Patch plupload on W7 64 bit

Some of you may have already read my unanswerd question "Node Gallery won't show images with Plupload" AND this query is a follow on, because I think if I solve this issue, I will have found the solution to my previous one, as I missed out a step!
I am trying to patch the Plupload module with the plupload_url.patch, on my laptop running a 64 bit version of Windows 7, but every method I try fails; I think it says the file format isn't supported! So far I have tried GnuWin32 (but I think the clues in the name there), and also the JDiff Plugin for jEdit! So, has anyone been in this situation, or do of a working solution? Any advice would be greatly appreciated!
I do have a VirtualBox installation of Ubuntu if there are no other alternitives, but I'd prefer not to use that because transfering files from the Guest OS is a pain in the ass!
If I understand correctly, the problem is that you can't apply the patch and want to know how to do so.
Here's an explanation of path files which may help: http://drupal.org/node/367392
Also see if http://drupal.org/node/14231#comment-22770 and http://drupal.org/node/100527#comment-176252 helps.

Program compiled with glibc can run on Linux with uClibc?

I have a program compiled using glibc and I need it runs on a MIPS target with Openwrt firmware using uClibc. Is this possible? I put the program in Openwrt and when I try to run it the result is: not found.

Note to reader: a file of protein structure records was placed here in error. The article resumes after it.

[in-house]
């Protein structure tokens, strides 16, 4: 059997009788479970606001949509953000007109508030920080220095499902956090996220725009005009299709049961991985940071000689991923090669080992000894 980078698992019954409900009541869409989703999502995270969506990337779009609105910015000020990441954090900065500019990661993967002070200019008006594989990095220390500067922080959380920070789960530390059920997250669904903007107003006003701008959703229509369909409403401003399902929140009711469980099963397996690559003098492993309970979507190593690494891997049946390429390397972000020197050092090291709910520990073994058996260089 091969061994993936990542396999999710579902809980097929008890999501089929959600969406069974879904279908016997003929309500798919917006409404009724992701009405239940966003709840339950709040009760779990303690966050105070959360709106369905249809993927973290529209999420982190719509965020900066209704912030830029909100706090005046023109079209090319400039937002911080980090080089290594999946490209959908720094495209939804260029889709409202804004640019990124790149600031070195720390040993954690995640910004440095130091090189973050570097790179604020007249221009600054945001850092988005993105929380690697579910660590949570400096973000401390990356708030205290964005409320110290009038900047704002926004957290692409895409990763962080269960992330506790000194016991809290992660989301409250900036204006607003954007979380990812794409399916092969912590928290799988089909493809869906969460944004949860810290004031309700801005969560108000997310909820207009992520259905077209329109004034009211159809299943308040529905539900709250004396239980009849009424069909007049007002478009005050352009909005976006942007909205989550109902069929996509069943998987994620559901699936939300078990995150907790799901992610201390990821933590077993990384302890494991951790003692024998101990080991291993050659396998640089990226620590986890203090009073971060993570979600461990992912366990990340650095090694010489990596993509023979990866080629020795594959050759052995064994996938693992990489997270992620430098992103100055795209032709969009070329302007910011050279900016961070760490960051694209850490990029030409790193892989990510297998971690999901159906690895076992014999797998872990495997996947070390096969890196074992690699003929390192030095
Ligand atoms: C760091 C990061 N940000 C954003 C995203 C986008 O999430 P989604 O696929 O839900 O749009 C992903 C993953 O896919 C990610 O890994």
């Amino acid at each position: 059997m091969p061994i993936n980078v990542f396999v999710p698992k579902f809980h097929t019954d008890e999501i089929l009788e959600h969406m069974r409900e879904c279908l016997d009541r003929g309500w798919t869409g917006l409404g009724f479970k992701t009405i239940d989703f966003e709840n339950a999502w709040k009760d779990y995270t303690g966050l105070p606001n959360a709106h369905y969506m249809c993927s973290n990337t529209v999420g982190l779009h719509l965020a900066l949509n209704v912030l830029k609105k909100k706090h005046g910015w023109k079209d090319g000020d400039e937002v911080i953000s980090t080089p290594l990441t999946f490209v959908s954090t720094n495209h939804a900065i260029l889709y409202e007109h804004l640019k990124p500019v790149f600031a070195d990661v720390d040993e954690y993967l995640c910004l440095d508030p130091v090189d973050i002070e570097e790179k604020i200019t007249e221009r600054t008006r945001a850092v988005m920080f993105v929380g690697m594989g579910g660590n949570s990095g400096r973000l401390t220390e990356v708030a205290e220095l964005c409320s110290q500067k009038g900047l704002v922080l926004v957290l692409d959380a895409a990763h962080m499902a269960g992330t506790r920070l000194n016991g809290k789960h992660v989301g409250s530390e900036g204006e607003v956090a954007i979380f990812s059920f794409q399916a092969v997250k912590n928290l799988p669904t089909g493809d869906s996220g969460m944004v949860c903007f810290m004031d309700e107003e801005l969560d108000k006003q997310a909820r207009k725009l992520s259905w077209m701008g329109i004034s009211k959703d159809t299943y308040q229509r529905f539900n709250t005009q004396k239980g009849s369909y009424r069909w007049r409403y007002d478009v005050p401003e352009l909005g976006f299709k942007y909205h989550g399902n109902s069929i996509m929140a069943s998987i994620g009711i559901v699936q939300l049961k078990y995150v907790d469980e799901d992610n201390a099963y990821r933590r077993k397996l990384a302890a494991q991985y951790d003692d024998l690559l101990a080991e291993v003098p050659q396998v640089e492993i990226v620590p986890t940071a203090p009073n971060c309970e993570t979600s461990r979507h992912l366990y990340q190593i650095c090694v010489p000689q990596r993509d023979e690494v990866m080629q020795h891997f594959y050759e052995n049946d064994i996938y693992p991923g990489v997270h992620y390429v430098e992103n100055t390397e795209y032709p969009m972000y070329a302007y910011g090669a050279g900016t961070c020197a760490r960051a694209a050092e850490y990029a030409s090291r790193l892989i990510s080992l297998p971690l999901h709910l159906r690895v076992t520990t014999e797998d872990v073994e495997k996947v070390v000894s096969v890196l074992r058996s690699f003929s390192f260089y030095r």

What is the problem?
Thank you.
uClibc is only API-compatible, not ABI-compatible with glibc.
You should re-compile the application. To do so (at least until you know the details going on behind the scenes) I recommend to use the openwrt buildroot (mostly because differences between the libraries lead to several incompatibilities). All you need is the toolchain.
BTW, the documentation may be severely outdated, if you feel something is wrong, go with the uClibc buildroot documentation.
More specificaly, the first place this will likely fail and cause the error you are seeing, is that the intepreter path specified in the executable (use readelf) does not exist

Cygwin/vim Windows 7 file access issue

It appears that on Windows 7 Cygwin/vim thinks all files are read only. You can edit the files fine in Textpad/Notepad but vim thinks they are read only. There are number of reported occurrences but I can't see a solution. ??
Update: Per accepted answer, created the file C:\cygwin\etc\fstab.d\myname with the entry below.
none /cygdrive cygdrive binary,posix=0,user 0 0,acl
Per the comment you'll see in C:\cygwin\etc\fstab, this statement is the default Cygwin mount, save for the acl which I added.
Cygwin tries to impose a POSIX compatibility layer over the windows access control lists, which often leads to many problems.
In older versions of Cygwin a cheap solution was to disable this POSIX compatibility layer by setting the environment variable "CYGWIN=ntsec". Nowadays it seems as one must set the "acl" option for your drive(s).
http://www.cygwin.com/cygwin-ug-net/using.html#mount-table
This has some drawbacks. If you try to run a secured cygwin installation for multiple users, then better use a real linux, this will save so much hassle.
I guess another solution would be to use the native version of Vim instead of the cygwin one.